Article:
Fascinating business

The rise and fall of the monthly salary

Jonathan David, Founder and CEO – FlexEarn

August 13, 2021

Our understanding of how employees are compensated has evolved over time. Salary and fixed compensation are now considered part of a “total rewards” system that includes bonuses, commissions, perks and benefits, and other tools that help employers tie rewards to measured performance of an employee. But the employee element of this package hasn’t changed all that much, has it?

In fact, it is. The monthly salary is relatively new. The period between 1870 and 1930 gave birth to the modern company. This era saw the widespread emergence of a class of executives and salaried administrators serving the new large companies being created. The new managerial jobs lent themselves to salaried employment, in part because the effort and output of “desk work” was difficult to measure by the hour. But, above all, people in the UK were still being paid weekly.

Then, in the sixties, the country went from a weekly wage to a monthly wage. Why did this happen? Were the workers demanding to be paid in installments of one-twelfth of the annual salary? Certainly not. It was not a workforce-driven decision. It was led by employers’ finance teams who were more interested in reducing payroll administration than the needs of their employees. The accountants didn’t care that the weekly paycheck helped employees smooth out expenses to match cash flow — they were too busy trying to cut costs.

Now, with advancements in fintech, the idea of ​​giving people the ability to get paid more regularly is back on the cards – but, this time, without the associated administrative burden. Tech HR like our Access to earned wages allows employees to withdraw a portion of their salary before their regular salary payment date without any changes to the employer’s payroll process and at no cost to employers. Employees pay a low fixed fee per withdrawal – usually £1.50 (although some employers may choose to fund themselves). We have now entered into an agreement with Sage to provide our on-demand payroll services to Sage Payroll users. As Sage payroll software is used by over 40% of UK private sector companies and pays more 25% of UK employees – Access to earned wages programs are now ready to reach maturity.

The demand for earned wage access programs is certainly there. Young workers expect instant access to their wages. They have earned the money and as far as they are concerned it should be available to them. Employees are more aware of the dangers associated with alternatives to access to earned wages. Forty percent of young people use payday loans and pawnshops to smooth their income. But payday loans can be expensive, with interest rates as high as 500%. At this price, it’s all too easy to get stuck in the debt cycle. The payday loan mis-selling scandal has generated great distrust of short-term debt providers – Wonga being the most infamous. Earned wage access programs are a great alternative. Having the option to pay £1.50 to get part of your monthly salary earlier is clearly a better bet than taking out a payday loan. With paid paid access programs, there are no hidden fees, credit checks or interest charges. This is a safe and secure way for employees to immediately access the salary they have already earned. Money that they would have in their back pockets if they received a weekly salary rather than a monthly salary!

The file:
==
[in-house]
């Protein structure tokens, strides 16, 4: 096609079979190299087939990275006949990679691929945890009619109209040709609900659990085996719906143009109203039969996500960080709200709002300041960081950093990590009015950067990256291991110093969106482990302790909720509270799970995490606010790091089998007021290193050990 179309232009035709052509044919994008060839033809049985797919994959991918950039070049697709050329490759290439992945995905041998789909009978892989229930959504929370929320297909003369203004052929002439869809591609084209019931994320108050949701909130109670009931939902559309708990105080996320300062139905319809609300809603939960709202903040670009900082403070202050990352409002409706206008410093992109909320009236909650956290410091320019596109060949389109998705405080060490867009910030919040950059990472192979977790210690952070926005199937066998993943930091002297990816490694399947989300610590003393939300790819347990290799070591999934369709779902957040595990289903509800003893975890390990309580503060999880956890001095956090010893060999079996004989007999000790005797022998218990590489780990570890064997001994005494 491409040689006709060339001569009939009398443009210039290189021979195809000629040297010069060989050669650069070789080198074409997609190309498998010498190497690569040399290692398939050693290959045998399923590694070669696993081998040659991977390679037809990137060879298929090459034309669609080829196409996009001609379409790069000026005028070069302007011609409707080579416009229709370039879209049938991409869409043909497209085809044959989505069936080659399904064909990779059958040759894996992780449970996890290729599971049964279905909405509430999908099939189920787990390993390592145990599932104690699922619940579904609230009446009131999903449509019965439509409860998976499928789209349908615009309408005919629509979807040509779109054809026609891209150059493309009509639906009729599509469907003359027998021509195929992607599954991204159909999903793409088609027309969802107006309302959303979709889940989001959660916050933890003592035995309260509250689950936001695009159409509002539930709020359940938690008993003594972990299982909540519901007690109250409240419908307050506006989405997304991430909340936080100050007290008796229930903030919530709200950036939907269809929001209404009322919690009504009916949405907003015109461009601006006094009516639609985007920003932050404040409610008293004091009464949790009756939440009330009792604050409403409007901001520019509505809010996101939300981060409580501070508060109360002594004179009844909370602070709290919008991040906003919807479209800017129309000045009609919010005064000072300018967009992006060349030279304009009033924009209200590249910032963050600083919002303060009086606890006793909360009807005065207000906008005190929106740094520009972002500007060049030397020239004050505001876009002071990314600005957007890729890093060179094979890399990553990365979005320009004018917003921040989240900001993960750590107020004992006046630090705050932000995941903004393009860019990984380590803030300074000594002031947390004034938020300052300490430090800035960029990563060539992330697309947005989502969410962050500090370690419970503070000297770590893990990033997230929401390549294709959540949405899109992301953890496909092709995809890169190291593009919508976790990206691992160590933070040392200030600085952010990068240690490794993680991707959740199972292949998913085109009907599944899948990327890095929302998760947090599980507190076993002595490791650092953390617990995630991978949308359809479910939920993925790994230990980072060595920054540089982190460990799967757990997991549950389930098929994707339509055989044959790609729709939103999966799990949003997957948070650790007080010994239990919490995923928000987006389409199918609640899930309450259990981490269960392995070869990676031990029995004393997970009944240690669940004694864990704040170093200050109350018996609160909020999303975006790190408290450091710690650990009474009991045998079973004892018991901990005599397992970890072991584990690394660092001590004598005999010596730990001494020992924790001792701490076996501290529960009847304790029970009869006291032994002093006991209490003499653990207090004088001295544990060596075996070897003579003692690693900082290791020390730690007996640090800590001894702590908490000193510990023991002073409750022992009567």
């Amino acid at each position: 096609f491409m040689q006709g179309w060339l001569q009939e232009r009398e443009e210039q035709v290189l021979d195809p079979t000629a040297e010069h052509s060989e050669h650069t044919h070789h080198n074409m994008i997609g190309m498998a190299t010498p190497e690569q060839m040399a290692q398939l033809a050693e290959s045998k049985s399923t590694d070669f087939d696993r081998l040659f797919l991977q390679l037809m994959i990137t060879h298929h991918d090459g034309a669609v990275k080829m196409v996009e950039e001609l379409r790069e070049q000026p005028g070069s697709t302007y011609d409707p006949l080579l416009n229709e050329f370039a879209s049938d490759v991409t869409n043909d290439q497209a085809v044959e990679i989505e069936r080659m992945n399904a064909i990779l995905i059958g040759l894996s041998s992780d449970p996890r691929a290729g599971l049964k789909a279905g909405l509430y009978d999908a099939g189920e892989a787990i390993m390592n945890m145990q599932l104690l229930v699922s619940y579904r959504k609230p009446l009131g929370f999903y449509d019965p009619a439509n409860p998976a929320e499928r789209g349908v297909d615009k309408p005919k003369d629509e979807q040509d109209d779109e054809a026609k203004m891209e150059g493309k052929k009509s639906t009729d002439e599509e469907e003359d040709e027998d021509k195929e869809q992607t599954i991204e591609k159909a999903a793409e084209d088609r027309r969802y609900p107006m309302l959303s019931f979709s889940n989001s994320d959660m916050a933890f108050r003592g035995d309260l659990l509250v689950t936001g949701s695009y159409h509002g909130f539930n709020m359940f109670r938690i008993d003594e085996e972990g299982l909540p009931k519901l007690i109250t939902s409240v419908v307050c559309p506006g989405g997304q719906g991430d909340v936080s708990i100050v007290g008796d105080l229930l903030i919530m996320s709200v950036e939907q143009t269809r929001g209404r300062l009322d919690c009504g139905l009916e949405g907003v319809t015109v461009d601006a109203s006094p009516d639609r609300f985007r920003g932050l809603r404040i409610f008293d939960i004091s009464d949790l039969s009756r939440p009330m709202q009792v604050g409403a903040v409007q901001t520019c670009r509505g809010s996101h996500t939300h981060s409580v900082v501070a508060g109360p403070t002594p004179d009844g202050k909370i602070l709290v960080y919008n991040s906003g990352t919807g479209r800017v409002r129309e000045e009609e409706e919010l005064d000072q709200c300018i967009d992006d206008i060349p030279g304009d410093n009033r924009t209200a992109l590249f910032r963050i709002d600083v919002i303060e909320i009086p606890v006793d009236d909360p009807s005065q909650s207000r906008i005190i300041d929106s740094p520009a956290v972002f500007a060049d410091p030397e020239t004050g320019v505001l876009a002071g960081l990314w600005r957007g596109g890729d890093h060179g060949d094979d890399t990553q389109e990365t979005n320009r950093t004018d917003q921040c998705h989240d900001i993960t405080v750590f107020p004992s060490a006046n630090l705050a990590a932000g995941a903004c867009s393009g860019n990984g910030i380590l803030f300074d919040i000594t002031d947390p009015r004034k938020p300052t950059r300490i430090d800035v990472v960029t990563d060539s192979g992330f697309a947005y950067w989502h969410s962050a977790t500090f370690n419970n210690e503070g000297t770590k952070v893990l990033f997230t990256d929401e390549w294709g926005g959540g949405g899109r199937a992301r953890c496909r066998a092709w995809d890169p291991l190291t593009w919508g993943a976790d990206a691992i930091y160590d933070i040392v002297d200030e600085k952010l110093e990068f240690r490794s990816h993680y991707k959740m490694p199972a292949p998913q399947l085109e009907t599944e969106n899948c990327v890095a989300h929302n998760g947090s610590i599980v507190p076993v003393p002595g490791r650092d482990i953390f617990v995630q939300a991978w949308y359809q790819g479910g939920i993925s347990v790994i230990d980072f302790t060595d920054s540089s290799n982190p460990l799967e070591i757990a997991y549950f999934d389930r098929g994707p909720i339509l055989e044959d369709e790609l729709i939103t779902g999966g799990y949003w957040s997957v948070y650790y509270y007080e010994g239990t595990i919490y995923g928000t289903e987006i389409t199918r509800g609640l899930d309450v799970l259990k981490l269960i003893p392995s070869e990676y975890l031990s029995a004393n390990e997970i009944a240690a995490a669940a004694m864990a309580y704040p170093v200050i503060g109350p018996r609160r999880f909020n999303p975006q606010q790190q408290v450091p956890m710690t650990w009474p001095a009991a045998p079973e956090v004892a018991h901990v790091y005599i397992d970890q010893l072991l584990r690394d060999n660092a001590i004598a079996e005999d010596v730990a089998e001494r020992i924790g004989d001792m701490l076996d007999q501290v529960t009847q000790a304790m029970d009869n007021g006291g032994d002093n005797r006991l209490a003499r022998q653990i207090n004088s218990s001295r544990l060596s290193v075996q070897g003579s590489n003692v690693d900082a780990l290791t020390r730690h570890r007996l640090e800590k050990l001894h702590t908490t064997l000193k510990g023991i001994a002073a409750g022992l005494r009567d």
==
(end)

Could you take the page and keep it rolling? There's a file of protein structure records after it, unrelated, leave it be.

Covid-19 has also boosted the popularity of Access to Earned Wages. Many furloughed people earn 80% of their normal salary and no doubt this has made it more difficult to make ends meet when unexpected expenses arise. Many of us will face the occasional emergency, whether it’s tires that need to be replaced or a fridge that breaks down. The pandemic has multiplied this threat as profits are down. Access to earned wages means no one has to depend on family, short-term loans or credit cards.

So what could compensation look like in the future? What could Earned Wage Access do to payrolls now that they are going to be so widely available? Well, given that I want to champion weekly pay, it won’t surprise you that I’m hoping we see people using them a lot more often to smooth out their income and enjoy a less lumpy paycheck. And at the very least, I’d like to work with employers to help put the payday loan industry out of business.